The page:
A friend had made salmon pasta a long long while ago and I had been meaning to try it since then. On the nights kids have basketball practice I try to make something quick and simple and so pasta it was for dinner today … tossed with some protein. This is a super simple recipe and takes less than half hour to make and kids loved it. So, it is a keeper and what’s not to love about pasta and fresh basil! I made the following changes to the recipe:
- I used only 8 oz of pasta and two salmon filets with skin on
- The filets I had were pretty thin so I only baked them for 15 mins and peeled off the skin after baking
- I added 1/3 cup of peas to the last 2 minutes of cooking pasta
- Skipped zest since the kids are not crazy about it
- Heated olive oil and sauteed garlic and 3 cups of baby spinach leaves* before tossing with pasta
*Can easily add up to 5-6 cups of spinach leaves
You can get the original recipe here.
Mark Bittman is no stranger and so when I saw this recipe in NYT Cooking – a favorite site of mine – I had to try this. Fennel makes this so fragrant and the orange zest gives it a nice citrusy touch. I loved it but the kids were not too taken by it – fennel is not something that they are used to. Definitely a simple and tasty recipe and served with a salad dinner is ready in under 30 minutes!
Get the recipe here.
This is a really simple and quick (around 30 minutes) recipe and so perfect for weekday nights. Self magazine has healthy recipes and I try to save these recipes and make them but not as often as I would like to. What made this recipe very appealing to me is its one ingredient – chia seeds. I have been trying to get my kids chia seeds without much success. They eat anything with chicken and so coating chicken breasts with almond meal and chia seeds and serving them over greens was something I had to try. Kids liked it enough for me to keep this recipe but I will be making a couple changes that I noted below the recipe. Chicken can be substituted with firm tofu slices to make this work for vegetarians. Tofu can be seared on a pan.
Source: Self magazine
- 6 small chicken-breast tenders (10 oz)
- 2 tbsp almond meal (or almond flour or all purpose flour)
- 1/2 tsp each salt & pepper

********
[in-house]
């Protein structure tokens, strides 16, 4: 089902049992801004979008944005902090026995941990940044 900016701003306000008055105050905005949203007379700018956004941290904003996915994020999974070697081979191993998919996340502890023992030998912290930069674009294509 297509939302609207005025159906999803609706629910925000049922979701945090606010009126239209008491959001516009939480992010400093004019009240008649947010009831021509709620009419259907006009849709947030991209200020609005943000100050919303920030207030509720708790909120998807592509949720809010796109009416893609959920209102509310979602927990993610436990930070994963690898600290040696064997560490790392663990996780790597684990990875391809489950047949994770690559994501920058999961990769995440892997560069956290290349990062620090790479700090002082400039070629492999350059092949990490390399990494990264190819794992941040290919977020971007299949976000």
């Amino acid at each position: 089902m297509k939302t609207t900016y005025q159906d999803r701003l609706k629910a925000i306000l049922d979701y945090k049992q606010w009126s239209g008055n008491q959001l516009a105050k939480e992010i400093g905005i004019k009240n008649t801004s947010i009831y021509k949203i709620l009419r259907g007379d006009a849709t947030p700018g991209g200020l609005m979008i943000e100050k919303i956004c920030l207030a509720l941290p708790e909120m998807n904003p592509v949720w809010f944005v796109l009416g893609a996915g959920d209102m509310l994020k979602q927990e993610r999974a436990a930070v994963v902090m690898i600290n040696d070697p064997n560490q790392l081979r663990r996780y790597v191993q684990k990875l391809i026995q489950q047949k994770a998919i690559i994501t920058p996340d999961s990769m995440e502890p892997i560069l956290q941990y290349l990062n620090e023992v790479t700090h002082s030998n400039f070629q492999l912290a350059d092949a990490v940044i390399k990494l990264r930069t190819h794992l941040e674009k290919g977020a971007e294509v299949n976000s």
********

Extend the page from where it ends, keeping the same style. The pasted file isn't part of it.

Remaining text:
- 2 eggs
- 2 tsp Dijon mustard
- 2 tbsp chia seeds
- 4 tbsp shredded unsweetened coconut (or bread crumbs)
- 4 tsp olive oil
- 4 tsp lemon juice
- 1 tsp honey
- 1/4 tsp turmeric (very surprised by this ingredient but I guess turmeric is gaining popularity in healthy recipes for its health benefits)
- 1/4 tsp garlic powder
- 1 1/2 cups shredded kale
- 1 1/2 cups shredded brussels sprouts
- 1/2 cup sliced red onion
- Heat oven to 400°
- In one bowl toss almond meal with salt and pepper
- In another bowl mix 2 eggs with Dijon mustard
- In a third bowl combine chia seeds and coconut
- Coat chicken pieces with almond meal, then dip each tender in egg mixture and then in chia mixture
- Bake until chicken is cooked through, 10 – 15 minutes
- While the chicken is cooking, whisk olive oil, lemon juice, honey, turmeric powder, and garlic powder. Add salt and pepper to taste
- Toss the dressing with kale, brussels sprouts and onions
- Serve with chicken
- Just coconut and chia seeds did not stick well. Adding some bread crumbs may work better
- Spray the tenders with oil before baking
- Any salad will do
Raw papaya is something that I have not embraced until recently. I knew that it is popularly used as a meat tenderizer – especially dum biryani – but I always skipped it when I made biryani since I was skeptical about it. Never ate raw papaya growing up…we ate the fruit but I developed the taste for it much later…in my mid-20s. Although the fruit tastes good it has a strong smell and I wasn’t sure if raw papaya would make my meat smell. So, I always used curd/yogurt to tenderize the meat. I don’t remember when exactly I tried raw papaya – at a friend’s place or the raw papaya salad at a Thai place – but I remember being pleasantly surprised by the mild flavor and crunchy texture. Typical Green Eggs & Ham and now I am a convert. The fact that papaya packs a lot of nutrients and offers enormous health benefits is just icing on the cake.
I normally grate it and use it in salads but I sometimes also make a simple curry and try to get my kids to eat it by telling them that it’s potato…they think it’s badly made potato and I am sure that that innocence will be lost soon. I have recently tried papaya in sambar and while it did not lend the sambar any distinct flavor like some other vegetables – radish, drum sticks, sweet potato to name a few – it hopefully made it nutrient rich. May be, lack of distinct flavor is a good thing when you have picky eaters.
There are quite a few recipes that I would like to try with raw papaya but today, papaya is masked as potato!
- Raw papaya – 1
- 1 1/2 tbsp oil
- 1 tsp mustard seeds
- 1 tsp cumin seeds
- 1 dried red chilli
- A sprig of curry leaves
- Pinch of turmeric powder
- Salt to taste
- 2 tsp red chilli powder (adjust this to suit your spice level)
- 1/2 tsp of coriander powder (optional)
- Peel the papaya and slice it along it’s length. Remove the seeds and dice.
- Heat oil in a sauce pan and add mustard seeds. When the seeds start spluttering add cumin seeds and dried red chilli
- Add papaya pieces, turmeric powder and curry leaves
- Saute on high heat for a couple minutes and then turn the heat down and cover the pan
- Keep stirring the pot so the bottom layer would not get burned. Add 2-3 tbsp of water and continue cooking on low heat
- When the papaya is almost cooked, add red chilli powder, increase the heat and cook it uncovered for a few more minutes
- Add coriander powder and cook for a minute
- Garnish with coriander leaves and serve with hot rice or rotis